[CrossRef]

Voltz, F. E.

F. E. Voltz, “Some results of turbidity networks,” Tellus 21, 625–630 (1969).
[CrossRef]

Appl. Opt. (3)

Arch. Meteorol. Geophys. Bioklimatol. Ser. B (1)

F. Kasten, “A new table and approximate formula for relative airmass,” Arch. Meteorol. Geophys. Bioklimatol. Ser. B 14, 206–223 (1966).
[CrossRef]

Bull. Am. Meteorol. Soc. (1)

G. E. Shaw, “Sun photometry,” Bull. Am. Meteorol. Soc. 64, 4–10 (1983).
[CrossRef]

IEEE Trans. Geosci. Remote Sensing (1)

J. A. Reagan, L. W. Thomason, B. M. Herman, J. M. Palmer, “Assessment of atmospheric limitations on the determination of the solar spectral constant from ground based spectroradiometer measurements,” IEEE Trans. Geosci. Remote Sensing GRS-24, 258–266 (1986).
[CrossRef]

IES J. (1)

Commission Internationale de l’Eclairage, “Recommended practice for the calculation of daylight availability,” IES J. 13, 381–392 (1984).

J. Appl. Meterol. (2)

E. C. Flowers, R. A. McCormick, K. R. Kurfis, “Atmospheric turbidity over the United States, 1961–1966,” J. Appl. Meterol. 8, 955–962 (1969).
[CrossRef]

G. E. Shaw, J. A. Reagan, B. M. Herman, “Investigation of atmospheric extinction using direct solar radiation measurements made with a multiple wavelength radiometer,” J. Appl. Meterol. 12, 374–380 (1973).
[CrossRef]

J. Atmos. Sci. (1)

L. W. Thomason, B. M. Herman, J. A. Regan, “The effect of atmospheric attenuators with structured vertical distributions on air-mass determinations and Langley plot analysis,” J. Atmos. Sci. 40, 1851–1858 (1983).
[CrossRef]

Science (1)

P. Foukal, J. Lean, “An empirical model of total solar irradiance variation between 1874 and 1988,” Science 247, 556–558 (1990).
[CrossRef] [PubMed]

Sol. Energy (1)

J. J. Michalsky, “The astronomical almanac’s algorithm for approximate solar position,” Sol. Energy 40, 227–235 (1988).
[CrossRef]

Solar Physics. (1)

H. Neckel, D. Labs, “Improved data of solar spectral irradiance from 0.33 to 1.25 micrometers,” Solar Physics. 74, 231–249 (1981).
[CrossRef]

Tellus (1)

F. E. Voltz, “Some results of turbidity networks,” Tellus 21, 625–630 (1969).
[CrossRef]

Other (3)

R. M. Goody, Atmospheric Radiation: I. Theoretical Basis (Oxford U. Press, London, 1964).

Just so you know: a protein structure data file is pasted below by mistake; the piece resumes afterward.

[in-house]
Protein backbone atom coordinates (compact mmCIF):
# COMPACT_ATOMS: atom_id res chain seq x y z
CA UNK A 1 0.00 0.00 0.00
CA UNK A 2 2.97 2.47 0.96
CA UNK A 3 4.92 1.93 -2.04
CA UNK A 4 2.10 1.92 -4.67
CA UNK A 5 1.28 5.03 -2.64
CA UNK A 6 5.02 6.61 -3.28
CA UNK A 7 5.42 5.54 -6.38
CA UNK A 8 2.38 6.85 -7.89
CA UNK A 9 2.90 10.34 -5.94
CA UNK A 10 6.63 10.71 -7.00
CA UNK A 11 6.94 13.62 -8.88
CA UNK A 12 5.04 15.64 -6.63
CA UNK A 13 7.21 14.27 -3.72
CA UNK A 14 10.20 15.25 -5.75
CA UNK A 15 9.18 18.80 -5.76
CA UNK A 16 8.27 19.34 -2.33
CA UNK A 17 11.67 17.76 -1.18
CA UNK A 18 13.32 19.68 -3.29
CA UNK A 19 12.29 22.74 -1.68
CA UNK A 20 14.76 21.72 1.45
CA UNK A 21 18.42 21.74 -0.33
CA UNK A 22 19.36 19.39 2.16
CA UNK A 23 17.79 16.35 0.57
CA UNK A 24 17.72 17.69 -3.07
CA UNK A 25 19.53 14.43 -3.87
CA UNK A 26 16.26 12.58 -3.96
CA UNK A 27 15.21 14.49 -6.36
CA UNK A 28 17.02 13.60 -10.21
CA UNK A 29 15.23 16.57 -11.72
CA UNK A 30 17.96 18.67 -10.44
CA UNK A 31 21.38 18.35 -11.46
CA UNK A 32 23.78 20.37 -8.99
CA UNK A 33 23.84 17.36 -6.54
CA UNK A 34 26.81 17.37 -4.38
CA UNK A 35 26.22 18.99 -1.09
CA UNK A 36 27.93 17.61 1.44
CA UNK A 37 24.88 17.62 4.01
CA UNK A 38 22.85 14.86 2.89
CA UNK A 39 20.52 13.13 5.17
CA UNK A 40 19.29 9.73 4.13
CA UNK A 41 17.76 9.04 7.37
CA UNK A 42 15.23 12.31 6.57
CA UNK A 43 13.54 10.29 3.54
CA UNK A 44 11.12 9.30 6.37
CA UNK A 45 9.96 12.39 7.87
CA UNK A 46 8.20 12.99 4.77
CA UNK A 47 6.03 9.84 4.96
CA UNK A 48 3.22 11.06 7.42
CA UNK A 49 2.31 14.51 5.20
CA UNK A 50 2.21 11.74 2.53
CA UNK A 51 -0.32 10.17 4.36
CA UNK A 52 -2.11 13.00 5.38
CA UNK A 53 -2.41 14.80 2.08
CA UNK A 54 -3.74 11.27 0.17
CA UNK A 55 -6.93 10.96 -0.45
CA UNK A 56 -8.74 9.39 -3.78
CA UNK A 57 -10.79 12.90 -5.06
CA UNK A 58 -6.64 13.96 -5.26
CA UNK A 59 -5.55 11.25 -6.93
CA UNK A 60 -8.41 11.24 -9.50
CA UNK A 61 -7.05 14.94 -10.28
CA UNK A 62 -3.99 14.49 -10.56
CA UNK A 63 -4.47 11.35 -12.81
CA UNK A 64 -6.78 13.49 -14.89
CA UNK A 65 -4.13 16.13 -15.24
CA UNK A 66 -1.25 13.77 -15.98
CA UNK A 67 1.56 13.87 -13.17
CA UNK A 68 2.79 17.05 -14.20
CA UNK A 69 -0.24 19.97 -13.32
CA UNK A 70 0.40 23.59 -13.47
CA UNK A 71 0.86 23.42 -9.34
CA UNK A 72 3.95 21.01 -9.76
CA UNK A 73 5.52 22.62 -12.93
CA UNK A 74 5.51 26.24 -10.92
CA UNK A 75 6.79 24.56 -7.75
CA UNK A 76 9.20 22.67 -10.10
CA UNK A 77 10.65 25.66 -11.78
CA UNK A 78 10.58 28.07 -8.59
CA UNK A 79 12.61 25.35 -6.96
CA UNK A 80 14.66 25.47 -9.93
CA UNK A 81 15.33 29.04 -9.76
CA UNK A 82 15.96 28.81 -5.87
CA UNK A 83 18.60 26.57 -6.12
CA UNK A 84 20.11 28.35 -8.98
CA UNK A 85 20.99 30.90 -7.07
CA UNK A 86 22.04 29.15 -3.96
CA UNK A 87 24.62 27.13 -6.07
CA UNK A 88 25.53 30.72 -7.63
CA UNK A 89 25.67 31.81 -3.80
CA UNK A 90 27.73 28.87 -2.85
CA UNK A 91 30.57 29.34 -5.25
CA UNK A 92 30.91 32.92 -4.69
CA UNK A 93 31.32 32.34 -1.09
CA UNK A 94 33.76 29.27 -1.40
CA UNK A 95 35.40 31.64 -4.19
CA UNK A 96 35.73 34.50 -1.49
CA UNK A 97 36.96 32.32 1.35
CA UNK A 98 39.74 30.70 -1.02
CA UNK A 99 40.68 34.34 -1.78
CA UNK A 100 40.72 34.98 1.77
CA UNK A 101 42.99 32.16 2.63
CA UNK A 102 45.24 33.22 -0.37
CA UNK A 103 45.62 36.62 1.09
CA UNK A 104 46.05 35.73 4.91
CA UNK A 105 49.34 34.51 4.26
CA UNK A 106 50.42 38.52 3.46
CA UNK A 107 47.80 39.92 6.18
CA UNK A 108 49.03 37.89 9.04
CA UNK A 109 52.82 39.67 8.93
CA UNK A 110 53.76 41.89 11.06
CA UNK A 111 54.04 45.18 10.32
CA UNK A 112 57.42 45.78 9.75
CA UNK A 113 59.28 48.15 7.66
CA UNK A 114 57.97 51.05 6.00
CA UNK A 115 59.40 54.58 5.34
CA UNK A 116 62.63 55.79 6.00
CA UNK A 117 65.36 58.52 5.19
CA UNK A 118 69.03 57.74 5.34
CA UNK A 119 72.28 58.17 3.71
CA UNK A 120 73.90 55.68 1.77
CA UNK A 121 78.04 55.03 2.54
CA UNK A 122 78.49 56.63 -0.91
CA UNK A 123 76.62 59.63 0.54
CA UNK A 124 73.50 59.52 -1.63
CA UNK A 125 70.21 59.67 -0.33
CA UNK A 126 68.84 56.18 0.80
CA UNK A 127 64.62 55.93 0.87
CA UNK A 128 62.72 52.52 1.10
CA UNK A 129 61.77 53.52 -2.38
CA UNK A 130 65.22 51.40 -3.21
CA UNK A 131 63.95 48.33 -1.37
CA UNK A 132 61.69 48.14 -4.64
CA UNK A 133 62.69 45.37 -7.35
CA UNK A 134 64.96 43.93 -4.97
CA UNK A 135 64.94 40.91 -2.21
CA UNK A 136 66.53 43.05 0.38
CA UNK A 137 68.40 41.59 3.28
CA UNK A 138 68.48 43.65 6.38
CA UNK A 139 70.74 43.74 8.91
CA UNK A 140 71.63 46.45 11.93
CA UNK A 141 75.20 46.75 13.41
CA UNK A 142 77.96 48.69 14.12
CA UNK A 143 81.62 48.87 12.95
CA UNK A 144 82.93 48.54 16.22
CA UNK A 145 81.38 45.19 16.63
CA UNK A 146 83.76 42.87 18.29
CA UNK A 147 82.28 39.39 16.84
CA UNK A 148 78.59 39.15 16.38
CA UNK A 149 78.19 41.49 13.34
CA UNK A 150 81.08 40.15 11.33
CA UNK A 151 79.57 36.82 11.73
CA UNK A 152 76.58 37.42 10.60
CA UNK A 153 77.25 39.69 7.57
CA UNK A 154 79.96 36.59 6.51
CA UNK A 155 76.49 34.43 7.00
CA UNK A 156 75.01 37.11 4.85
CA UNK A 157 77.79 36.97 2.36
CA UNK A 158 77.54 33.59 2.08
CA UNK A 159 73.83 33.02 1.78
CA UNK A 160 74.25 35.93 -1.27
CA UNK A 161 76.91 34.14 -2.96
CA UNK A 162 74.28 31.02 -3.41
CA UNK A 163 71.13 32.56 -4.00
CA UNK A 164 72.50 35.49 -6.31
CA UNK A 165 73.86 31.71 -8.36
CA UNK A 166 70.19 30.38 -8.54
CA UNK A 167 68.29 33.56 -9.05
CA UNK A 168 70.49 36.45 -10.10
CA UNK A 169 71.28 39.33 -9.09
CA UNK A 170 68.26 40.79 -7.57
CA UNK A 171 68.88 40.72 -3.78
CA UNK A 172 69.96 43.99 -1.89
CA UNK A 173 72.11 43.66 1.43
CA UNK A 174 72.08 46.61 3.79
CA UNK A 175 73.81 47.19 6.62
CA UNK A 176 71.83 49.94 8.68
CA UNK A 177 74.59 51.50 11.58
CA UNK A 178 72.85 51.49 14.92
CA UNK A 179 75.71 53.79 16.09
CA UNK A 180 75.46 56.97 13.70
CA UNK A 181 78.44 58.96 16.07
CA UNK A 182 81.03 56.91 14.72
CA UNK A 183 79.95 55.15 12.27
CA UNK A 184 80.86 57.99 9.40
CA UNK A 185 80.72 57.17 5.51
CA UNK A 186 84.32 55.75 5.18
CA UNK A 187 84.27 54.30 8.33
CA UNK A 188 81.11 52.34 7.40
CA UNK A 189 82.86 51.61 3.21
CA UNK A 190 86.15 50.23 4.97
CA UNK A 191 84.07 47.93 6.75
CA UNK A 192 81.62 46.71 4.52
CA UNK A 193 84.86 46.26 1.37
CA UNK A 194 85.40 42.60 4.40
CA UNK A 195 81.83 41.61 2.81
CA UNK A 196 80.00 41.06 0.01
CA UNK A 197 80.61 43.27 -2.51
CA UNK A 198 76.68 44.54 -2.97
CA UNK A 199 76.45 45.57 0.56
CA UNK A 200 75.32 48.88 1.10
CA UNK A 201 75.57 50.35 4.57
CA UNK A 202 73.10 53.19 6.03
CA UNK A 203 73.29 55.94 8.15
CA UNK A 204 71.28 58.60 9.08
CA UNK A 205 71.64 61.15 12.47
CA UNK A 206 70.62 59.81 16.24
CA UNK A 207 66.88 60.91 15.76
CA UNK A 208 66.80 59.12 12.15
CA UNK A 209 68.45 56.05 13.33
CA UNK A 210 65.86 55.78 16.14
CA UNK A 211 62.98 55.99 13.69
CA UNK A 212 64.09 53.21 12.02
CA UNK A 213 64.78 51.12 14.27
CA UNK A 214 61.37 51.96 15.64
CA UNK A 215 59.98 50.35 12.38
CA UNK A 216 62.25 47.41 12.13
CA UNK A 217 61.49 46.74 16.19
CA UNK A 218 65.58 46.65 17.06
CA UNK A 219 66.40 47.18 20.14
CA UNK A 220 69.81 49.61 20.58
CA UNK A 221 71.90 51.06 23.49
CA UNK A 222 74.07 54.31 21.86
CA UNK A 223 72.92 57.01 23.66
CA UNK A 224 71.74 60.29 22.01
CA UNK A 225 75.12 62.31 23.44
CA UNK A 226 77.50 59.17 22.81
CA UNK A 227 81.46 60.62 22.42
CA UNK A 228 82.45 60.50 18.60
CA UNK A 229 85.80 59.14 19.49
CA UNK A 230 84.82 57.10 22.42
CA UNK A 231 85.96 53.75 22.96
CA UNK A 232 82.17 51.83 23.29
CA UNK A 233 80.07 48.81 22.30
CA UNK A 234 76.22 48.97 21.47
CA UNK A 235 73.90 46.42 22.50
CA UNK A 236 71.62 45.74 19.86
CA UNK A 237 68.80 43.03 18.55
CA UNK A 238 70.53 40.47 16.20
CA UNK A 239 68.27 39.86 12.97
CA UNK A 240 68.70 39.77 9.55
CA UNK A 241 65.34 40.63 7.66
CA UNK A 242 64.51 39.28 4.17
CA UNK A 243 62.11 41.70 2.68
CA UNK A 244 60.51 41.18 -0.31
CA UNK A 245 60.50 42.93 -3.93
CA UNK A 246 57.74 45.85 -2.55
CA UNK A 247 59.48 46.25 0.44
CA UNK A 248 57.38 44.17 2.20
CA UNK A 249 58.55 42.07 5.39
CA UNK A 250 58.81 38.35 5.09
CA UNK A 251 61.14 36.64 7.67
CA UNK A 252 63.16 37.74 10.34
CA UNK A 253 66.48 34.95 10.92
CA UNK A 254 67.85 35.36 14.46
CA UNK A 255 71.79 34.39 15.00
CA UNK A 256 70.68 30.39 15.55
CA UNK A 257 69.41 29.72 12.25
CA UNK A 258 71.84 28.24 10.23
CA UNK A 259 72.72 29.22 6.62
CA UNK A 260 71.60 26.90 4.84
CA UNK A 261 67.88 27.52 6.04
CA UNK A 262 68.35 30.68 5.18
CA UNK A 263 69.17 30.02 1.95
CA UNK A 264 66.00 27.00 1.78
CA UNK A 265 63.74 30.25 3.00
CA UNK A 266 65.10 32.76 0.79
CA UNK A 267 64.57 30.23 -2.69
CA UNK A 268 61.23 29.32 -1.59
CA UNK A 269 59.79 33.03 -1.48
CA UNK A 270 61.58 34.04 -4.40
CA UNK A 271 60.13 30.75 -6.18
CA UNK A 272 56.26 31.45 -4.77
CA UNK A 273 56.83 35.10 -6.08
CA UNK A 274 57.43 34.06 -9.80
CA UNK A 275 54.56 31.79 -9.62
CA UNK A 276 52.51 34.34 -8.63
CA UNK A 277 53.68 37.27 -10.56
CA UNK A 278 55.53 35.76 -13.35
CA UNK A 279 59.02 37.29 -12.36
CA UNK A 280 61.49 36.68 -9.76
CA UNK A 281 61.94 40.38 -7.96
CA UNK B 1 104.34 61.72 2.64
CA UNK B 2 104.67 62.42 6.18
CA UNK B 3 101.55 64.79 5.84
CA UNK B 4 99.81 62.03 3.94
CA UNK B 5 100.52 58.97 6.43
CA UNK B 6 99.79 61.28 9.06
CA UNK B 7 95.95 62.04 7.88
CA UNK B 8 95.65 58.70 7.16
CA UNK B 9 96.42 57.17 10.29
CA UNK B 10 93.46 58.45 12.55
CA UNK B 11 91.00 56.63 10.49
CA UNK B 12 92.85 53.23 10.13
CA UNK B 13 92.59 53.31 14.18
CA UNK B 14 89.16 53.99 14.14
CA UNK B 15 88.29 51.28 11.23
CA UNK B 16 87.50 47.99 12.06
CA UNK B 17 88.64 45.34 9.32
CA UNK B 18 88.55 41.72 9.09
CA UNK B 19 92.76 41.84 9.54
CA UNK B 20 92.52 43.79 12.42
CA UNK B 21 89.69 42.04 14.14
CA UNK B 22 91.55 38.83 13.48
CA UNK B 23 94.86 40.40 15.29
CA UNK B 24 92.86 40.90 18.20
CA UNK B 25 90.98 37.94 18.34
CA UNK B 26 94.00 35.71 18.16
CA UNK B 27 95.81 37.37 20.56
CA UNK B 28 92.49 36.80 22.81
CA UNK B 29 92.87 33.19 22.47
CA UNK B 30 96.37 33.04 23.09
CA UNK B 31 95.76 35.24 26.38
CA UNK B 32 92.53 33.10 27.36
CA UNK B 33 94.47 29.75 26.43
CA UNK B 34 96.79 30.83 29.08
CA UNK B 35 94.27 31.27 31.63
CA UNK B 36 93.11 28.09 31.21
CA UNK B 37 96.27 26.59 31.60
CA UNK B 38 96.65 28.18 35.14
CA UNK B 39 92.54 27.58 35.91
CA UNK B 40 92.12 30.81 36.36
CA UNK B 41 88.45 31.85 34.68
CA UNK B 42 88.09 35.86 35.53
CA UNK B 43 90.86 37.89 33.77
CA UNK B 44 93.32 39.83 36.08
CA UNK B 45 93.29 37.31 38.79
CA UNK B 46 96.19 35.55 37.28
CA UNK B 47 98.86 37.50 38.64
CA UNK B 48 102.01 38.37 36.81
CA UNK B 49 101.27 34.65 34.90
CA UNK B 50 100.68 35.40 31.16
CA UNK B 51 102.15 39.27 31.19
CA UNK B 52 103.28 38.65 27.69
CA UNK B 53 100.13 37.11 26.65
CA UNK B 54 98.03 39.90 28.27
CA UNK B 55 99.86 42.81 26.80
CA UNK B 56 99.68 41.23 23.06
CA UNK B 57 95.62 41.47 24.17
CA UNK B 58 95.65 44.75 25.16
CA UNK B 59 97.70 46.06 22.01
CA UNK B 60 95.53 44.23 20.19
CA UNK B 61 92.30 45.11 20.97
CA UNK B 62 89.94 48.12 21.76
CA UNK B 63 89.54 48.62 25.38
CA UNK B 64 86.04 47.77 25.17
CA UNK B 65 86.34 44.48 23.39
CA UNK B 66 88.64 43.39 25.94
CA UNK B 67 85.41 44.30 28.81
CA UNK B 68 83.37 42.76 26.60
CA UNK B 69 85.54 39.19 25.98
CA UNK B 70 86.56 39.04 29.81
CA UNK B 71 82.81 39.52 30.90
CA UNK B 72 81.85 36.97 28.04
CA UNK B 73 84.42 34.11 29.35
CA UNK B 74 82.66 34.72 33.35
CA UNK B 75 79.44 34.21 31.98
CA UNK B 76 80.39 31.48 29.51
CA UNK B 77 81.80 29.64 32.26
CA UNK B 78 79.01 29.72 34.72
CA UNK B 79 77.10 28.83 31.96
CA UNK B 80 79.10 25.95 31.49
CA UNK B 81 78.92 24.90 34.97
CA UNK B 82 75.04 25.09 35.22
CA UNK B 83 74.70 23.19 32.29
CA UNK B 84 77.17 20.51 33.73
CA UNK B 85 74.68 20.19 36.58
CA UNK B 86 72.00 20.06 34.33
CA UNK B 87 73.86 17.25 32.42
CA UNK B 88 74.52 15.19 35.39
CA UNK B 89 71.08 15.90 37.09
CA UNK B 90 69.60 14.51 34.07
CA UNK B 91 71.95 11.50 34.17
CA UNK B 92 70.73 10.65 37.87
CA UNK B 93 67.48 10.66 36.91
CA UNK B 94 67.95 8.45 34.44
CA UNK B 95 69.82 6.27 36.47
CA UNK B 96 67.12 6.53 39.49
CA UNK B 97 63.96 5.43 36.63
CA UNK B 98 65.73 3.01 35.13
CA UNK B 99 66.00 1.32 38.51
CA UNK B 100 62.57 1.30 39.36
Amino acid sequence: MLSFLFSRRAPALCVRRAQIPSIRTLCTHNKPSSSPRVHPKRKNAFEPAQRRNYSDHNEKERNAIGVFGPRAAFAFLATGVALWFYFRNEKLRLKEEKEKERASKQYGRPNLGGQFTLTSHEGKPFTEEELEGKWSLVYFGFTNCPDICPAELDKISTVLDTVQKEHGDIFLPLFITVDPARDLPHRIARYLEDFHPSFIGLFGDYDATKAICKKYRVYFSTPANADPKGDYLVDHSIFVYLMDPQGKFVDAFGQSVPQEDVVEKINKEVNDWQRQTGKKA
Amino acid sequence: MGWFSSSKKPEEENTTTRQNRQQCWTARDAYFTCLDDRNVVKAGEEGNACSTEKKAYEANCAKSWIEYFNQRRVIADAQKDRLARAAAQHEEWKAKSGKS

C. G. Abbott, F. E. Fowle, Annals of the Astrophysical Observatory of the Smithsonian Institution (U.S. Government Printing Office, Washington, D.C., 1908), Vol. II, Part 1, pp. 13–64. Langley died on 27 February 1906, and his research was published posthumously by the Institution. Langley’s method was known commonly throughout the early years of the century as the Long Method (no doubt describing the tediousness of the necessary calculations in the precomputational era). Langley developed it subsequent to his famous Mount Whitney expedition of 1881; however, early errors of misapplication resulted in an estimate of the solar constant that was nearly a factor of 2 too large.

LiCor Terrestrial Radiation Sensors, type SZ instruction manual (LiCor Inc., Lincoln, Neb., 1986).

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Figures (4)

Fig. 1
Fig. 1

(a) Time series of observed irradiance components for an example case (the irradiance scale is uncalibrated). (b) Objective optical depth retrieval for the morning shown in (a); the ordinate is ln(uncalibrated direct-normal irradiance).

Fig. 2
Fig. 2

Comparison of total optical depths retrieved by the two analyses.

Fig. 3
Fig. 3

Comparison of the extrapolated zero-air-mass irradiance retrieved by the two analyses (uncalibrated).

Fig. 4
Fig. 4

Histogram of retrieved E 0 that uses a laboratory calibration for the irradiance scale.

Equations (5)

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L ( x ) L ( 0 ) = exp ( - τ x ) .
ln E ( A n ) - ln E ( 0 ) = - τ A n ,
1 t 2 - t 1 t 1 t 2 exp [ - τ A ( t ) ] d t = exp ( - τ A * ) .
1 A 2 - A 1 A 1 A 2 exp ( - τ A ) d A = exp ( - τ A * ) ,
1 - τ ( A 2 - A 1 ) [ exp ( - τ A 2 ) - exp ( - τ A 1 ) ] = exp ( - τ A * ) .